PubDate: 2018-02-24
      DOI: 10.1007/s00787-018-1127-y
  • Behavioral activation for children and adolescents: a systematic review of
           progress and promise
    • Authors: Faith Martin; Thomas Oliver
      Abstract: Behavioral activation (BA) effectively treats depression in adults, and shows promise in treating anxiety. Research into its application to children and adolescents is emerging. This review aimed to explore the scope of studies, current evidence of effectiveness and how the intervention has been delivered and adapted, to inform future research. A systematic review was undertaken searching PsycInfo, PubMed including Medline, EMBASE, and Scopus for terms relating to BA and children and adolescents. Two researchers scored abstracts for inclusion. Data extraction was completed by one researcher and checked by another. 19 studies were identified, across 21 published articles. 12 were case studies, with three pre–post pilot designs and four randomized-controlled trials. Case studies found early support for the feasibility and potential effectiveness of BA to address both anxiety and depression. The RCTs reported largely positive outcomes. Meta-analysis of depression scores indicated that BA may be effective; however, high heterogeneity was observed. Sample sizes to date have been small. BA has been delivered by trained therapists, doctoral trainee psychologists, social workers, or psychology graduates. Studies are uniquely in high-income settings. Adaptations include flexibility in content delivery, youth friendly materials, and parental involvement. There is some limited evidence to support BA as effective for young people. Feasibility and acceptability are supported. Fully powered trials are now required, with expansion to delivery in low- and middle-income settings, and detailed consideration of implementation issues that consider culture and environment.
      PubDate: 2018-02-23
      DOI: 10.1007/s00787-018-1126-z
  • Efficacy and safety of drugs for attention deficit hyperactivity disorder
           in children and adolescents: a network meta-analysis
    • Authors: Sarah C. O. S. Padilha; Suzane Virtuoso; Fernanda S. Tonin; Helena H. L. Borba; Roberto Pontarolo
      Abstract: The aim of this study is to gather evidence of head-to-head double-blind randomized-controlled trials on the efficacy and safety of available treatments for attention deficit hyperactivity disorder (ADHD) in children and adolescents. A systematic review was conducted by two independent reviewers in ten electronic databases (PROSPERO register CRD42016043239). Methodological quality of included studies was evaluated according to the Jadad scale. Network meta-analyses were performed including double-blinded head-to-head trials comparing active allopathic drugs in patients (0–18 years old) diagnosed with ADHD. The results of efficacy and safety of atomoxetine (ATX), bupropion, buspirone (BSP), dexamphetamine, edivoxetine (EDX), guanfacine (GXR), lisdexamfetamine (LDX), methylphenidate (MPH), mixed amphetamine salts, modafinil, pindolol (PDL), reboxetine (RBX), selegiline, and venlafaxine were analyzed using ADDIS software v.1.16.5. Forty-eight trials were identified (n = 4169 participants), of which 12 were used for efficacy analysis and 33 for safety analysis. On the CGI-I scale, the analysis revealed that MPH was more effective than ATX and GXR. For the safety outcomes, according to drug ranks, LDX was more likely to cause sleep disorders (39%) as well as loss of appetite (65%) and behavior problems such as irritability (60%). BSP (71%) and EDX (44%) caused less appetite decrease. For behavioral effects, PDL was considered safest (50%). For any adverse events, RBX (89%) was the safest alternative. The lack of head-to-head trials properly reporting outcomes of interest limited some comparisons. Network meta-analysis offered a broader overview on the available treatments for ADHD, especially for safety issues, and contributes towards evidence gathering and clinical practice decisions. A core outcome set for ADHD should be designed to guide the conduction and report of clinical trials.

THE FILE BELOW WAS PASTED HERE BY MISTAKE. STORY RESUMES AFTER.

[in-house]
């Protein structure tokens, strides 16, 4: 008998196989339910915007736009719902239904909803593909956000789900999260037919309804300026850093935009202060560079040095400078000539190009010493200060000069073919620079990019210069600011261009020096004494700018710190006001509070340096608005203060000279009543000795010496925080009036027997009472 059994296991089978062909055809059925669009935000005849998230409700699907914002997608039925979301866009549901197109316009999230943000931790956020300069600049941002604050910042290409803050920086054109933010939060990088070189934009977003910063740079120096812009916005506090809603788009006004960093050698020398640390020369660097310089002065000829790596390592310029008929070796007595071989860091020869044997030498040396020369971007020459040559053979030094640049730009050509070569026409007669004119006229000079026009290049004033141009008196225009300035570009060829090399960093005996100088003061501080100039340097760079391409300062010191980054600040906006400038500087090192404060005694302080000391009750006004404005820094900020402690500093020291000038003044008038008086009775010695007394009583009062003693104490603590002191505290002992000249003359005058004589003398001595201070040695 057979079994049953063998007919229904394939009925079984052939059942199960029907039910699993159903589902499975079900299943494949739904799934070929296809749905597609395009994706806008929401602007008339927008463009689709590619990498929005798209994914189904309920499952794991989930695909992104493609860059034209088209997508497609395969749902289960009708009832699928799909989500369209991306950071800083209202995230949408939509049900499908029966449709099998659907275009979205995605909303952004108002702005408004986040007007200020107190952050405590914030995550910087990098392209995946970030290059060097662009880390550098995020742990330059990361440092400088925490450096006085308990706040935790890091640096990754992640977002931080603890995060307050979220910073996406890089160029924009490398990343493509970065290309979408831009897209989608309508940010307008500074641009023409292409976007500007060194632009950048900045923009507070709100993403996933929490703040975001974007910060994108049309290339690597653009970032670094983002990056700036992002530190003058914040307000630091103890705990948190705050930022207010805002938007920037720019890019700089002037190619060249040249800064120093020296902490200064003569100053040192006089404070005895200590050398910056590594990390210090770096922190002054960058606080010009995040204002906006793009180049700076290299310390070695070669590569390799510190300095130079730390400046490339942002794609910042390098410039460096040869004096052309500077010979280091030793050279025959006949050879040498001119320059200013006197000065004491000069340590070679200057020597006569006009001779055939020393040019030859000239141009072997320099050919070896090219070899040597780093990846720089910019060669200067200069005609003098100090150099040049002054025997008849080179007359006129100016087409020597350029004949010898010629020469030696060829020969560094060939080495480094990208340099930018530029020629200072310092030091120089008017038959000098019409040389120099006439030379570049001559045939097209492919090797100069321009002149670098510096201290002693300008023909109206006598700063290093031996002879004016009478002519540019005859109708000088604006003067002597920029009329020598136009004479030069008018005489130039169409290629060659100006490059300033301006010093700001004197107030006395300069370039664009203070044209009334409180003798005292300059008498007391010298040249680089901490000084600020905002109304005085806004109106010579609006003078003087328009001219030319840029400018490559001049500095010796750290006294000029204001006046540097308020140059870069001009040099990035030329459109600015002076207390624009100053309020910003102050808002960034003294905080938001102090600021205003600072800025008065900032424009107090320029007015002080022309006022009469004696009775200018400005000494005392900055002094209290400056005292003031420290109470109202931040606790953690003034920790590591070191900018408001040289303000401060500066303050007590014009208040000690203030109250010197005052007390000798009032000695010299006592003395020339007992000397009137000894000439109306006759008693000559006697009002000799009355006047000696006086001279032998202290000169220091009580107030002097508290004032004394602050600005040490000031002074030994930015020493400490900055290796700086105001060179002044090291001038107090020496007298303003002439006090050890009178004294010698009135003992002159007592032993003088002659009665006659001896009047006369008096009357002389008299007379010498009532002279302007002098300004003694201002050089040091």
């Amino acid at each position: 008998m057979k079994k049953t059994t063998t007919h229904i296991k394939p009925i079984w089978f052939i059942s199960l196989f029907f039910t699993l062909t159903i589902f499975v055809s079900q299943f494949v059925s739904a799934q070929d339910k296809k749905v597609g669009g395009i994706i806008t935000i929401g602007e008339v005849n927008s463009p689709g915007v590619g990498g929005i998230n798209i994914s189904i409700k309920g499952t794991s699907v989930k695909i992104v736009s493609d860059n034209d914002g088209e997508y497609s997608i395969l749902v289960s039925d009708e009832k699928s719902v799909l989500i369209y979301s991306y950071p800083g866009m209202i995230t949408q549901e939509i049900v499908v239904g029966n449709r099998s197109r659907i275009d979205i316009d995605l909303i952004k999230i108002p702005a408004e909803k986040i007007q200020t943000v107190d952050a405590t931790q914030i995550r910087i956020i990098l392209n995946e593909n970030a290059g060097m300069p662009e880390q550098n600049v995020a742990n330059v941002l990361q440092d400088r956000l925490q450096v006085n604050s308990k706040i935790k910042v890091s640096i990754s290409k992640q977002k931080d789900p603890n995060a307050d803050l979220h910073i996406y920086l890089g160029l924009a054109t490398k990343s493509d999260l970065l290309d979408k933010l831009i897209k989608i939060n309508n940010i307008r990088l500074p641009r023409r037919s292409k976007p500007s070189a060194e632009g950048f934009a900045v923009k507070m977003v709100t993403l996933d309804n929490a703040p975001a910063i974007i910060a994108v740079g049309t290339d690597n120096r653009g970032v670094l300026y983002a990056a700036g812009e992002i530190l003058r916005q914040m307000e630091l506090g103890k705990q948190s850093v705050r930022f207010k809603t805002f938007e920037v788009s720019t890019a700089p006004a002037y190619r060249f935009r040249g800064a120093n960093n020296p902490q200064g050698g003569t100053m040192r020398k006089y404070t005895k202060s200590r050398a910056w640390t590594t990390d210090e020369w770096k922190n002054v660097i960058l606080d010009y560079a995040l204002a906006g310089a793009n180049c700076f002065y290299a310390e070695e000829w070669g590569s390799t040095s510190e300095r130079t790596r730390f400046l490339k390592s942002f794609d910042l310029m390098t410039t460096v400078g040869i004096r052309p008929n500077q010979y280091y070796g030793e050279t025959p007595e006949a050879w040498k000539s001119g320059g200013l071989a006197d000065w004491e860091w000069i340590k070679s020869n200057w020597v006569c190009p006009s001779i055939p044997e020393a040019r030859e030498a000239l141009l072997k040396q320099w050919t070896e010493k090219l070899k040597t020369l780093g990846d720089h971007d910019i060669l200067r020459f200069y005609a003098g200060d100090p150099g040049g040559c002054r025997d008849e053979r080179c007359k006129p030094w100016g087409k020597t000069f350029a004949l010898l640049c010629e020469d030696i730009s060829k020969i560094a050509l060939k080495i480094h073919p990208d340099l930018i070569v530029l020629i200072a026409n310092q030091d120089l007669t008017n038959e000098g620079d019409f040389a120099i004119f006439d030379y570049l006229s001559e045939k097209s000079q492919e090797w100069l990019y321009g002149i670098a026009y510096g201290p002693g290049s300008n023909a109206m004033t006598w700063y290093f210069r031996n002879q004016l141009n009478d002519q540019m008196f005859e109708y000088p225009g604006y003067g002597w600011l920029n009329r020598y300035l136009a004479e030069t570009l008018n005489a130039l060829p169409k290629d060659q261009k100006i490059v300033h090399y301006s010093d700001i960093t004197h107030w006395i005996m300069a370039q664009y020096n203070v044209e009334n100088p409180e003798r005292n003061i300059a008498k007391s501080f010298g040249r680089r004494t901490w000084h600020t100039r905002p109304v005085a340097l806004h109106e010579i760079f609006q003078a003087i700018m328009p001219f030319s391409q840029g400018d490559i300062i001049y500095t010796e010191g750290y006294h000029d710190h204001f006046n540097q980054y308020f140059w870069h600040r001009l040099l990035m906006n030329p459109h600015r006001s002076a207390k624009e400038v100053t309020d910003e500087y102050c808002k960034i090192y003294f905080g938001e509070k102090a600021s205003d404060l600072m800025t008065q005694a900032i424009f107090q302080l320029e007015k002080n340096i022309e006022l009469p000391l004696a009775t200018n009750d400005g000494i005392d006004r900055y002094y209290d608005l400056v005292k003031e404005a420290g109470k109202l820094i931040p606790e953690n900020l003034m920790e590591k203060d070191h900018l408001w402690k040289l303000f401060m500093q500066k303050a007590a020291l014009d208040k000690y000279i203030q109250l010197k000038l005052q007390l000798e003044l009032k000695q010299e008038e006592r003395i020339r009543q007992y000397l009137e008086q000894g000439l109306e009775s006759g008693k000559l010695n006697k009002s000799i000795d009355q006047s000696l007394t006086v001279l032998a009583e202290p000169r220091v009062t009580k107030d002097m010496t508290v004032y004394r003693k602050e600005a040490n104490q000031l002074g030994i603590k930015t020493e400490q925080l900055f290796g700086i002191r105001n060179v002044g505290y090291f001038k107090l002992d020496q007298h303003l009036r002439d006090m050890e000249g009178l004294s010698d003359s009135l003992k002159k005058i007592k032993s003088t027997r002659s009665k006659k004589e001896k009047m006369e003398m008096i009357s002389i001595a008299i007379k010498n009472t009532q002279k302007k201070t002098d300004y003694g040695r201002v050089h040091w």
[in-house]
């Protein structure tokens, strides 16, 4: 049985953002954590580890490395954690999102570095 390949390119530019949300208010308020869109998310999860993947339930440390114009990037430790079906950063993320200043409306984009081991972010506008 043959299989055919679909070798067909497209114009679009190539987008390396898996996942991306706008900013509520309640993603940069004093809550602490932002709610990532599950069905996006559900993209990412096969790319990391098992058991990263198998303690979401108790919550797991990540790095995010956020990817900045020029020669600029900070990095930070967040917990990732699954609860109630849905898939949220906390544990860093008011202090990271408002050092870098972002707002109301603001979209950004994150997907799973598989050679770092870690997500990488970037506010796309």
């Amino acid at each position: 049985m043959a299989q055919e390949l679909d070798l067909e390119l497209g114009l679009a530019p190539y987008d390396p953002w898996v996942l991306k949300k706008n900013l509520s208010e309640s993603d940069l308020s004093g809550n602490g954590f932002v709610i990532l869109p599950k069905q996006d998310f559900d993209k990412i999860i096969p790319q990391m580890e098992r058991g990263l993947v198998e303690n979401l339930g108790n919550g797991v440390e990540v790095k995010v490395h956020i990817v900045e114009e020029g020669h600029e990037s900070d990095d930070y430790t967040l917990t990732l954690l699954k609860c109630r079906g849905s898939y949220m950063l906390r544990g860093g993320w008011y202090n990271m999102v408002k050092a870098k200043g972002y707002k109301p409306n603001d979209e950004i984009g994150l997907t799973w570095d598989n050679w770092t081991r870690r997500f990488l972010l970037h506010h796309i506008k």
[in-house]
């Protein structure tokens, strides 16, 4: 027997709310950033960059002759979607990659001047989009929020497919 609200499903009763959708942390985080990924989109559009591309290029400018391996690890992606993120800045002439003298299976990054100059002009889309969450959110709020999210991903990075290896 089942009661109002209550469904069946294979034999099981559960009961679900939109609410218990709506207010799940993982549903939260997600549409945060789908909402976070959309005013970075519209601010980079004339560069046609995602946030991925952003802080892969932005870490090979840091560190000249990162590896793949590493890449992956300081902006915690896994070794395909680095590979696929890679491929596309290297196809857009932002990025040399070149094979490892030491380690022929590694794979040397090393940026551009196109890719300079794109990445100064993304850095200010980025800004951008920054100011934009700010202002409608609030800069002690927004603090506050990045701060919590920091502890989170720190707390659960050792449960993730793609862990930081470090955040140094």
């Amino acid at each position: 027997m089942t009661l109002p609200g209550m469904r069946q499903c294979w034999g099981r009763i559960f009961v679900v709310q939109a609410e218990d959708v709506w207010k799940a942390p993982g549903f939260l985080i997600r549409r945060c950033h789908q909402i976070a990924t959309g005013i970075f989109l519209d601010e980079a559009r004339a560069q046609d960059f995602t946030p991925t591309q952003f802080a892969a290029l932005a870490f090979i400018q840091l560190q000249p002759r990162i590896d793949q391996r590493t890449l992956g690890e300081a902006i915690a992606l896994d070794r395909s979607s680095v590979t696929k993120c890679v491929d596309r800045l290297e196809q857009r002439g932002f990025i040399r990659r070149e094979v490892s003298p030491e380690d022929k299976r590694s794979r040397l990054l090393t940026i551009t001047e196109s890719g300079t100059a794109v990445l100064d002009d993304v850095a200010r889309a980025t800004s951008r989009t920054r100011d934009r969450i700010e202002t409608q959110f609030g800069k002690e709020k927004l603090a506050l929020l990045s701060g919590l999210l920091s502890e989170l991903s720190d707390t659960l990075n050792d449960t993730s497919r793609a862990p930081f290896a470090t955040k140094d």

PubDate: 2018-02-19
      DOI: 10.1007/s00787-018-1125-0
  • Assessing the risk of type 2 diabetes mellitus among children and
           adolescents with psychiatric disorders treated with atypical
           antipsychotics: a population-based nested case–control study
    • Authors: Hankil Lee; Dong-Ho Song; Jin-Won Kwon; Euna Han; Min-Jung Chang; Hye-Young Kang